September 16, 1972
The Bob Newhart Show premiered on CBS-TV. 
The Bob Newhart Show is an American sitcom produced by MTM Enterprises that aired on CBS from September 16, 1972, to April 1, 1978, with a total of 142 half-hour episodes spanning over six seasons. Comedian Bob Newhart portrays a psychologist having to deal with his patients and fellow office workers. The show was filmed before a live audience.

September 16, 1987
The first episode of Wiseguy aired on CBS. 
Wiseguy is an American crime drama series that aired on CBS from September 16, 1987 to December 8, 1990, for a total of 75 episodes over four seasons. The series was produced by Stephen J. Cannell and was filmed in VancouverBritish Columbia, to avoid the higher studio costs associated with filming in Los Angeles.
Wiseguy originally starred Ken Wahl as Vinnie Terranova, a Brooklyn native and deep cover operative for the FBI under the supervision of senior agent Frank McPike, played by Jonathan Banks. The primary cast was rounded out by Jim Byrnes, who played an information operative known as Lifeguard (real name Daniel Burroughs) who assisted Vinnie in the field. This cast remained together for three full seasons, after which Wahl left the series. The writers conceived a new lead character Michael Santana, and brought on Steven Bauer to fill the role.
The show placed #74 on Entertainment Weekly's "New TV Classics" list.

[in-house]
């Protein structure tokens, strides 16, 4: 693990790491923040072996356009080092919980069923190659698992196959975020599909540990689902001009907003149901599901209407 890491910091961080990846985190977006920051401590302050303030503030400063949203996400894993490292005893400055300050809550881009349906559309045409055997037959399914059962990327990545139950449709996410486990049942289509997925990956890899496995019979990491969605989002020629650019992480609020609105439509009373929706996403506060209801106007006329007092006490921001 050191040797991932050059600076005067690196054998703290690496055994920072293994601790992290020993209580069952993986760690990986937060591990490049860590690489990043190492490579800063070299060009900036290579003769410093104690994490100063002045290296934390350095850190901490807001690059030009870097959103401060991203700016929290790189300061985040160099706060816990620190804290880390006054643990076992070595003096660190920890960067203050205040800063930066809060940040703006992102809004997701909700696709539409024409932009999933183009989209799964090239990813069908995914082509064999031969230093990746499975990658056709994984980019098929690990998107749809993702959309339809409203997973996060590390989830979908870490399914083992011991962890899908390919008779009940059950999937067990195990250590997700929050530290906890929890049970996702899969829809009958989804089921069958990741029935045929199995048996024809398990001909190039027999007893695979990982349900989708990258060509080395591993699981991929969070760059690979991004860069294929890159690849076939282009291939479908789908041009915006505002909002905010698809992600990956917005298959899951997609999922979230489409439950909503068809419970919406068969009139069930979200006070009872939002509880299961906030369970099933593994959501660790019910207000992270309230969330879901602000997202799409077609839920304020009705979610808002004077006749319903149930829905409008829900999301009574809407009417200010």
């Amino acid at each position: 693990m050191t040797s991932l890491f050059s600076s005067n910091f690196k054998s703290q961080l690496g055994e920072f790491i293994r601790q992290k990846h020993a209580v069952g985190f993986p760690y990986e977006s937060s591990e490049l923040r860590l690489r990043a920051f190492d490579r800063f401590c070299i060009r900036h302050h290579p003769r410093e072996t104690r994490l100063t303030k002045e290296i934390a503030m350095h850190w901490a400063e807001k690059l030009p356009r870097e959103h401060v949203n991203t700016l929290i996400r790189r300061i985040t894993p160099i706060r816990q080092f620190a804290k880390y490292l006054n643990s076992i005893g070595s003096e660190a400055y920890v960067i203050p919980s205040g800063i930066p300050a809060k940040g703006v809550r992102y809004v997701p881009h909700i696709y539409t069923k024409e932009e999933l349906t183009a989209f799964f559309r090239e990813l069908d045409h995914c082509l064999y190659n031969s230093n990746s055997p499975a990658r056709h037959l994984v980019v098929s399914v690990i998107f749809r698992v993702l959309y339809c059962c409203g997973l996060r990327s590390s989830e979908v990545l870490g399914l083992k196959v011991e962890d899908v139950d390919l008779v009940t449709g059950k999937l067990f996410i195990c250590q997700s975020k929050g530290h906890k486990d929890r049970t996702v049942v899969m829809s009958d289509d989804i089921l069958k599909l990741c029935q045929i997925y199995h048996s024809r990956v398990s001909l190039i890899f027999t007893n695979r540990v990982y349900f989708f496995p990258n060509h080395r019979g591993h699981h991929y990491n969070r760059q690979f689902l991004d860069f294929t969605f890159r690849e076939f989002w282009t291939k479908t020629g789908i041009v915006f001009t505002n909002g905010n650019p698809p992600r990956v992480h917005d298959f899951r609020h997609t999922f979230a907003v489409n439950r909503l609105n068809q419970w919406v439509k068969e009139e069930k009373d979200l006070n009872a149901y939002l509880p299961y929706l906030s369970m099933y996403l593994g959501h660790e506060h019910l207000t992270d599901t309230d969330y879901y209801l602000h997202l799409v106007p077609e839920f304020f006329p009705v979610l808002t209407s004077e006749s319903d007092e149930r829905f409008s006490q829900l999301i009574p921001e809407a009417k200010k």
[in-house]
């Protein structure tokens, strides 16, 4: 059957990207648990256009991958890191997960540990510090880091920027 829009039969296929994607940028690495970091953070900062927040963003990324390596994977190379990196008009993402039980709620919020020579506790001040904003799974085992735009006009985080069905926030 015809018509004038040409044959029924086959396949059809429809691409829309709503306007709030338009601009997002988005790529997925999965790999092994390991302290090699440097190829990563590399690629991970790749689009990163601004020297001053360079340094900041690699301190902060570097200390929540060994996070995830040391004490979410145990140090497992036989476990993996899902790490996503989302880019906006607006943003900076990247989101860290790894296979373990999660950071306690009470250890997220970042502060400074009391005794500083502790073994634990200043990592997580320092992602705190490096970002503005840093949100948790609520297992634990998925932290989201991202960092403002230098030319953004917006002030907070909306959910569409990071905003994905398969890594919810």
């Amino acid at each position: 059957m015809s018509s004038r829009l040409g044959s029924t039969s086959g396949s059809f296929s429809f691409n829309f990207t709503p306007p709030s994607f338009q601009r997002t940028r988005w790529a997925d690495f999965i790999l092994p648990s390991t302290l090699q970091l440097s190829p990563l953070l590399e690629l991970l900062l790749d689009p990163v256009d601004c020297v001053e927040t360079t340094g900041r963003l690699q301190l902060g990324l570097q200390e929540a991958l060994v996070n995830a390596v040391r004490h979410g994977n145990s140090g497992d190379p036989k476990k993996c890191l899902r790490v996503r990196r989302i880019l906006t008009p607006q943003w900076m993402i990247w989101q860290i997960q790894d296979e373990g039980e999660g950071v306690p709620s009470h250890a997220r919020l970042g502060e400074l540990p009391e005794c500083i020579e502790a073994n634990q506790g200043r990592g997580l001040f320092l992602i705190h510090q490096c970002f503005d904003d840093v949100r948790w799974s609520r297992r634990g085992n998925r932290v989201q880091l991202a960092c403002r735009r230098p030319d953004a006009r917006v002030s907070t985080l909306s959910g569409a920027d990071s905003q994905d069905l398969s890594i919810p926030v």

September 17, 1972
M*A*S*H first aired
M*A*S*H (the television series) developed by Larry Gelbart, adapted from the 1970 feature film MASH (which was itself based on the 1968 novel MASH: A Novel About Three Army Doctors, by Richard Hooker). The series is a medical drama that was produced in association with 20th Century Fox Television for CBS. 

It follows a team of doctors and support staff stationed at the "4077th Mobile Army Surgical Hospital" in Uijeongbu, South Korea, during the Korean War. M*A*S*H's title sequence featured an instrumental version of the song "Suicide Is Painless", which also appears in the original film. The show was created after an attempt to film the original book's sequel, M*A*S*H Goes to Maine, failed. It is the most well known version of the M*A*S*H works.


To quote the Bicentennial Minute, "And that's the way it was".


Stay Tuned


Tony Figueroa
Post a Comment